Analysis Clinton likely didn't slow Obama's momentum

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Obama emerged relatively unscathed as a result. It was, by all measures, a victory for the Illinois senator given the clear front-runner status he now holds

[National: Campaign 2008]

 

It was one of Hillary Clinton's last chances to knock rival Barack Obama -- seemingly on a path to the Democratic nomination -- off course.

Sen. Hillary Clinton, needing a win in Texas to derail Sen. Barack Obama in the race for the Democratic presidential nomination, sought Thursday to contrast her opponent's rhetorical skills with what she called her superior ability to govern.

It was one of Hillary Clinton's last chances to knock rival Barack Obama -- seemingly on a path to the Democratic nomination -- off course. But throughout the CNN/Univision debate in Austin, Texas, on Thursday night, the New York senator struck a cautious and, at times, conciliatory tone toward Obama, and likely did little to blunt the momentum of a candidate who has won 11 straight contests.

It wasn't quite the love-fest of the CNN debate in Los Angeles, California, three weeks ago, but Clinton repeatedly shied away from challenging her rival, even when the debate's moderators gave her ample opportunities to do so.

Obama emerged relatively unscathed as a result. It was, by all measures, a victory for the Illinois senator given the clear front-runner status he now holds. But it was by no means a poor performance for Clinton, and she did successfully draw some contrasts with Obama on his health care stance -- an issue in which she holds the upper hand.

Obama's plan could leave many uninsured, and Clinton effectively stressed this point in one of her strongest moments of the debate. She immediately put Obama on the defensive about his own plan and proved she understands this issue through and through.

Plus, Clinton clearly ended on a strong note, eloquently responding to the question about a time she had been tested with a reference to her past that drew laughter, and a poignant answer about how her problems pale in comparison to those of average voters.

It was her "Casablanca" moment, reminiscent of the legendary movie's final moment when the protagonist declared, "It doesn't take much to see that the problems of three little people don't amount to a hill of beans in this crazy world."

Clinton also ended her answer with her most conciliatory tone toward Obama to date, in a response that seemed to signal for the first time that she felt she might not win her party's nomination.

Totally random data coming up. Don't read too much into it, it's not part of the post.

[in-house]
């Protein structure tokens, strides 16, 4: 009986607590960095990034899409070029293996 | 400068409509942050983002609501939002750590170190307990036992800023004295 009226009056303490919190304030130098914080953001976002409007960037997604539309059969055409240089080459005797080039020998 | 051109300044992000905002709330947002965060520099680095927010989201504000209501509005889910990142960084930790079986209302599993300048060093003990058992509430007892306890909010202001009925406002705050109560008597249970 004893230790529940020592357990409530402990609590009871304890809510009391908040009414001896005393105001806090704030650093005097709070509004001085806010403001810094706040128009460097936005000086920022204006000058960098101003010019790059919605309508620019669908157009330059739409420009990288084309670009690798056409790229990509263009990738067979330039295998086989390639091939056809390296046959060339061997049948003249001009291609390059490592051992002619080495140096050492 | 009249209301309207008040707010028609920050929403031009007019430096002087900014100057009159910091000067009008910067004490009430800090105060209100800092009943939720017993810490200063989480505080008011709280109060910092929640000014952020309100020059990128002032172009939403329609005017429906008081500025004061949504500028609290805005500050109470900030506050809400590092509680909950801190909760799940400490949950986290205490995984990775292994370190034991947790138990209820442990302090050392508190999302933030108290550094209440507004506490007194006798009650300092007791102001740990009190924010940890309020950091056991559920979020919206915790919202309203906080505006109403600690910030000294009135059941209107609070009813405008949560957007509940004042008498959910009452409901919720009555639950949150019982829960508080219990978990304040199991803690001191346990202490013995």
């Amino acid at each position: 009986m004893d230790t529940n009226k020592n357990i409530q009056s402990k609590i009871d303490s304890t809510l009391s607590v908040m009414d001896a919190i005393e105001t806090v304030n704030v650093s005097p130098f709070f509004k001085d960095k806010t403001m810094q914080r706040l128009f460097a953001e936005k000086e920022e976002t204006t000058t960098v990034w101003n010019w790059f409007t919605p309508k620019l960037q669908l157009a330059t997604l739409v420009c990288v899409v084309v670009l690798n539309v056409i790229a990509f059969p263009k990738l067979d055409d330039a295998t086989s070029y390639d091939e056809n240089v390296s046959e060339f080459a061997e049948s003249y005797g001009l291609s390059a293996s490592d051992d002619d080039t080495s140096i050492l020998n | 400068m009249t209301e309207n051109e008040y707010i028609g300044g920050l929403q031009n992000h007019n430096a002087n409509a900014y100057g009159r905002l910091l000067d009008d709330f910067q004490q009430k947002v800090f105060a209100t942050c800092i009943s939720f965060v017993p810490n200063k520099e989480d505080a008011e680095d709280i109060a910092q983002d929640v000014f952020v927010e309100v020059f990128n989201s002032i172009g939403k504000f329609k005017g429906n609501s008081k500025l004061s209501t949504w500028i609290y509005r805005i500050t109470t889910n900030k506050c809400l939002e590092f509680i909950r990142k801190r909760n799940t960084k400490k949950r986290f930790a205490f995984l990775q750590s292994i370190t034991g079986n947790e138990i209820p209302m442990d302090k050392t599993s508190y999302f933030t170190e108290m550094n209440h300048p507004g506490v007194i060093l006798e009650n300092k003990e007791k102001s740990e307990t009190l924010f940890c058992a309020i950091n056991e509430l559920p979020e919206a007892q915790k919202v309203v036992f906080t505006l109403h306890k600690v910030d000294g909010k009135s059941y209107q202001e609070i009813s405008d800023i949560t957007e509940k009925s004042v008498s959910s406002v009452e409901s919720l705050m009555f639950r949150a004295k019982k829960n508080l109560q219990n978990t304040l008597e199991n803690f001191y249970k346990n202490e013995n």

"You know, no matter what happens in this contest, I am honored. I am honored to be here with Barack Obama," Clinton said. "I am absolutely honored."

The answer received a standing ovation, and it was certainly a memorable moment -- but it's unclear if it did anything more than harden the support she already has.

Most likely, it won't change the dynamic of this race, though the true effect of it will be determined by the media coverage around it: Should it get replayed over and over on television, it just may have an impact on this race and could stand out as the debate's most striking moment.

Obama had several strong moments as well, especially when he raised the issue of Iraq and his early opposition to it. It's a contrast he repeatedly draws with Clinton, who voted for the Iraq war resolution. When Clinton suggested he lacked the experience to be president, Obama effectively cited his early opposition as evidence his judgment is better than hers.

On the whole, Iraq is an issue Obama always does well discussing, drawing upon his strong rhetorical skills to convey the human toll the war has cost and his reasons for opposing it early on.

But Obama's strongest moments came when he was successful in framing the debate more about style than policy.

Clinton has always been a policy wonk, and has proven on more than one occasion that she is more comfortable than Obama discussing the nuances on a host of issues. And on substance, Clinton had the upper hand Thursday night.

Obama aptly steered the debate away from policy differences and more toward his leadership style -- an approach that has repeatedly proven beneficial to him throughout the campaign.

He stressed several times his ability to work across the aisle and to reach consensus with Republicans. It's an argument that usually plays much better in a general election than during primary season. Plus, it offers a sharp contrast with the leadership approach Clinton emphasizes -- a readiness to fight Republicans every step of the way, if necessary.

But this campaign season seems to have proven even the most partisan Democrats are ready for a different kind of politics, an environment that favors Obama's argument over Clinton's.

(At no point was Obama's effort to paint himself as a consensus builder on clearer display than when he raised his past collaboration with Oklahoma Sen. Tom Coburn, one of the most conservative Republican senators and not the most popular figure in Democratic circles).

Both candidates' strong moments aside, Thursday's debate will likely most be remembered for what did not happen.

With her back against the ropes -- and most likely only one primary loss away from the end of her presidential bid -- Clinton simply chose to throw too few punches to clearly counter Obama's increasing strength

 

 

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